Before going to war we must be sanctified and free from worldly entanglements.

Part 3

Click here for the first article in this series.


A previous article stressed that we are sanctified, then sent. Please read it before continuing in today’s post. The article reminded us that we are sanctified to obedience, not by our obedience, and obedience isn’t just going where we’re called to go, sharing the gospel, or exercising our gifts. This series is all about becoming engaged in the warfare around us. The point of Part 3 is that we must be spiritually prepared before we venture out and an essential part of this preparation is living a life that reflects our sanctification.


To be sanctified is to be set apart for our Master Jesus’ exclusive use. He set us apart when He chose us and called us into service. It’s part of our new identity, but we must live a life that reflects the cleansed and holy person Jesus had declared us to be. We are to walk in light of what is true about us. The learning process is like bootcamp for soldiers of Christ. We must walk away from the things we lusted after when we were younger. We must clean up our act to reflect who we are and to be effective against the enemy.

Rules of Engagement

Consider chapter 2 of Second Timothy as explaining our rules of engagement—what to do and what not to do. It’s the spiritual equivalent of learning the right and wrong techniques for hand-to-hand combat. It may not seem like it has anything to do with warfare, but it does. It’s part of our obedience training. If you are going to win anyone over to the side of Christ, you must present yourself according to the “rules.”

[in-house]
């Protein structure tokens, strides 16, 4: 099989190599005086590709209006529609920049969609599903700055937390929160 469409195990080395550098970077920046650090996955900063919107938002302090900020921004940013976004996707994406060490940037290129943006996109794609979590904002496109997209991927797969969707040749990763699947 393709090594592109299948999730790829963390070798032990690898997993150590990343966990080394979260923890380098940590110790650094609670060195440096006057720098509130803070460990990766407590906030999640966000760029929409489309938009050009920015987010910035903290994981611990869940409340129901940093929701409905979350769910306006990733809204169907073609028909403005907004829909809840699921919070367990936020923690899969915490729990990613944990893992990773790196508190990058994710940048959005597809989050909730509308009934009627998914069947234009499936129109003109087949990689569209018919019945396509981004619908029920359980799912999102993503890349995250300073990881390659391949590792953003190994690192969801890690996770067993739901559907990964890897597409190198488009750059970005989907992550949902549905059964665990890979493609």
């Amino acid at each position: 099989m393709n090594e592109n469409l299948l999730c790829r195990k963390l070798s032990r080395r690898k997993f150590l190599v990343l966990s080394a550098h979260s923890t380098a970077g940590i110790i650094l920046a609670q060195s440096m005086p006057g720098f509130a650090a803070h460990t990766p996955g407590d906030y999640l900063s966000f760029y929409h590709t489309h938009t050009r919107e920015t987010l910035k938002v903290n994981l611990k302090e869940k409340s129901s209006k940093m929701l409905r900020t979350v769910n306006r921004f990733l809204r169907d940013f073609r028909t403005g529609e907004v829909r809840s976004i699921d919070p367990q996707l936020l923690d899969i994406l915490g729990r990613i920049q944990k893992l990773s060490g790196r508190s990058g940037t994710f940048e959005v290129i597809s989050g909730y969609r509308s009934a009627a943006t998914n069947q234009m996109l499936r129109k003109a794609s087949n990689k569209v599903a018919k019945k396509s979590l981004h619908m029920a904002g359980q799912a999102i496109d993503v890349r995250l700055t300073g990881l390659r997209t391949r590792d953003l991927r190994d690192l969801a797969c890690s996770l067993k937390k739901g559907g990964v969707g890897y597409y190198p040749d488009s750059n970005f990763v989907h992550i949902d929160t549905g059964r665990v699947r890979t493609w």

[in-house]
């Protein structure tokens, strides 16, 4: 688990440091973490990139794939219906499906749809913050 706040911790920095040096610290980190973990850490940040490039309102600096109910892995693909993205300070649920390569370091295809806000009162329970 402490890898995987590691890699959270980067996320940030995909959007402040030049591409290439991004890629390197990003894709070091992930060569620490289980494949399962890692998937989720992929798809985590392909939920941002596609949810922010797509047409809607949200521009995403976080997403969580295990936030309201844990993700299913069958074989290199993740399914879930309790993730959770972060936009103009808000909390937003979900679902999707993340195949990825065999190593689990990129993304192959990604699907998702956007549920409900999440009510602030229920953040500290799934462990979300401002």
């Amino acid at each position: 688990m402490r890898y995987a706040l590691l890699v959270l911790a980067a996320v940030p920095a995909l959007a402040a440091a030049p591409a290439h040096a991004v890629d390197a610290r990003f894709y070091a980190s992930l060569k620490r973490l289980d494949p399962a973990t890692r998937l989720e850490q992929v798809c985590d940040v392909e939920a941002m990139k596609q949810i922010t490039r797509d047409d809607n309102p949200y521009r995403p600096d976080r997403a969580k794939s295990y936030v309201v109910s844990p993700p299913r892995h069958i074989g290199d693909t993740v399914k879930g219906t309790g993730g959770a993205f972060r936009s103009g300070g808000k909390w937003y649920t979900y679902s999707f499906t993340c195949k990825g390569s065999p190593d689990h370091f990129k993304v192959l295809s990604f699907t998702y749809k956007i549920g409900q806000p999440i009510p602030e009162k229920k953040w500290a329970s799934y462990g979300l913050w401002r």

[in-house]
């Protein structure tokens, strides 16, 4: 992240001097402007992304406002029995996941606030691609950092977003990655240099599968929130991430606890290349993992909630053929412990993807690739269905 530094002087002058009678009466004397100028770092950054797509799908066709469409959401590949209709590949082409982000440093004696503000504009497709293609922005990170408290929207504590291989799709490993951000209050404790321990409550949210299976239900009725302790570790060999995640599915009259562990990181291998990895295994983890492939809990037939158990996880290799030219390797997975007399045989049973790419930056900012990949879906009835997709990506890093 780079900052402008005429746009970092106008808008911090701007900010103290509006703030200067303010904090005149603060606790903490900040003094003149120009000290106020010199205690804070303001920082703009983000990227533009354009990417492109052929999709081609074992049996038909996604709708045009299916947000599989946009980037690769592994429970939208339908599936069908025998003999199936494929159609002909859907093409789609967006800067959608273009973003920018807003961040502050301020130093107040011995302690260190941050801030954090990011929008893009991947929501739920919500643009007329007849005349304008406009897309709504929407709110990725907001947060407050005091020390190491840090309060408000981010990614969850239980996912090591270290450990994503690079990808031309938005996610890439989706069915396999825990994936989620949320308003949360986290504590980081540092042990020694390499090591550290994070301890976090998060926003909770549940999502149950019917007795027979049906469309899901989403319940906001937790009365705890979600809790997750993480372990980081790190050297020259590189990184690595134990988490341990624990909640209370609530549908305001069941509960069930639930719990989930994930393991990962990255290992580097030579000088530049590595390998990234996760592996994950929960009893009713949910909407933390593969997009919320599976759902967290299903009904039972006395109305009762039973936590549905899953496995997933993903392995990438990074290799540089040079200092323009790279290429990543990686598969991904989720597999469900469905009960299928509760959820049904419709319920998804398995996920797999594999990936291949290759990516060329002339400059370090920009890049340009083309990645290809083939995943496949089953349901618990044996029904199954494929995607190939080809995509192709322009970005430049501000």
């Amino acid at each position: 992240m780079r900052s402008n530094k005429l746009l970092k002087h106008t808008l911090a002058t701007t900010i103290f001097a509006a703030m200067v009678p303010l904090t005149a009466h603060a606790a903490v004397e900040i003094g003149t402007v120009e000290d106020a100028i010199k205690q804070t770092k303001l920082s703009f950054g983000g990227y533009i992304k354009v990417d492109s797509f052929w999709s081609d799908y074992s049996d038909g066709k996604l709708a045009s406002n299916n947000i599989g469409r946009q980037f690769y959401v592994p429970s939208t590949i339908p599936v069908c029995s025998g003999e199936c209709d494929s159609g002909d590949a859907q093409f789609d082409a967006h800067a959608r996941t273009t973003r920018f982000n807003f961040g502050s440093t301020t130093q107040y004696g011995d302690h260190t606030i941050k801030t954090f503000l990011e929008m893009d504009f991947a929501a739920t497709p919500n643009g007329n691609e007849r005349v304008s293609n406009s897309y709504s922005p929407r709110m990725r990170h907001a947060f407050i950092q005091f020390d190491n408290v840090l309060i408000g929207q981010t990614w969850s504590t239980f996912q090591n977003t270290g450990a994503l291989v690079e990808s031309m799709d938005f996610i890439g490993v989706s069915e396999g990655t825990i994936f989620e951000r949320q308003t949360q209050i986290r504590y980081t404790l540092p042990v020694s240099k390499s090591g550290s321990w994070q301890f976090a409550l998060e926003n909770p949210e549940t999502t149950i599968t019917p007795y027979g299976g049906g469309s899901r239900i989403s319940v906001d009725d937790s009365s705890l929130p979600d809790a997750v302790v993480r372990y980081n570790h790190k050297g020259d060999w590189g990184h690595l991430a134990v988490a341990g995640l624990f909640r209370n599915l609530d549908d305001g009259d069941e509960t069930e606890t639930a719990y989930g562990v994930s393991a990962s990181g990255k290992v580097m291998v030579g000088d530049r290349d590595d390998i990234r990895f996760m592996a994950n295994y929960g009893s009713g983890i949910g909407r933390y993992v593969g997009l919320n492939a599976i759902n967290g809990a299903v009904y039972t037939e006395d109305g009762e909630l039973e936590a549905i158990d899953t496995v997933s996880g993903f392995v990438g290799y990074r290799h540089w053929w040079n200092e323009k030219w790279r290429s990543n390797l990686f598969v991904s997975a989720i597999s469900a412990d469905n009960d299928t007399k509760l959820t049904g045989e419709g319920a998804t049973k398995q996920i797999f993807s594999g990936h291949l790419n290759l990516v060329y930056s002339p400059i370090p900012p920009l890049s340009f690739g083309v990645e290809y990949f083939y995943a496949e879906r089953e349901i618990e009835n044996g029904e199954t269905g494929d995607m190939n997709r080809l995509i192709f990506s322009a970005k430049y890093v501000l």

Avoid Worldly Entanglements

One of the rules is that an effective soldier must be completely sold out to the mission. This means that he can’t be so entangled in the world that his worldly obligations prevent him from being an effective soldier (2 Tim. 2:4). Of course, his job is important. Of course, he must provide for his family, but if advancing in his career interferes with his duties as a soldier of Christ, some changes must be made. This is where some really tough decisions must be made, and priorities must be assessed. Maybe he can stay in his job and still be a good soldier, but maybe he can’t.


In Chapter 1 of Second Timothy, we saw Paul commending Timothy for his sincere faith, a quality that gave his young protégé a solid spiritual foundation. Perhaps this is the quality that drew Paul to him. With that as a starting point, Timothy would likely be teachable and worthy to be entrusted with the precious gospel as well as the lives of those who heard, believed, and accepted it.

Jesus is looking for the same thing in His soldiers. This is where the rubber will meet the road and many, I fear, will be unwilling to extricate themselves from their worldly entanglements including, but not limited to, their job. In the end, the “perks” of career advancement, job security, recognition, the praise of men, or a host of addictions including sports, leisure, social media, Netflix, porn, etc. will keep them from active duty. Their misplaced loyalties will have caused them to fail the sincere faith test (Mt. 13:22).

This post is all about living out our sanctification so we will be prepared for battle. We have been set apart for Christ’s exclusive use, but our life choices will reveal the degree to which we are willing to live this “set apart” life. The war is on, and it is decision time. Where to your loyalties really lie? Will you pass the “sincere faith” test? Read Second Timothy 2 in light of what I have shared here.

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Joe Biden’s version of old sayings:

People who live in glass houses
shouldn’t fall far from the tree.


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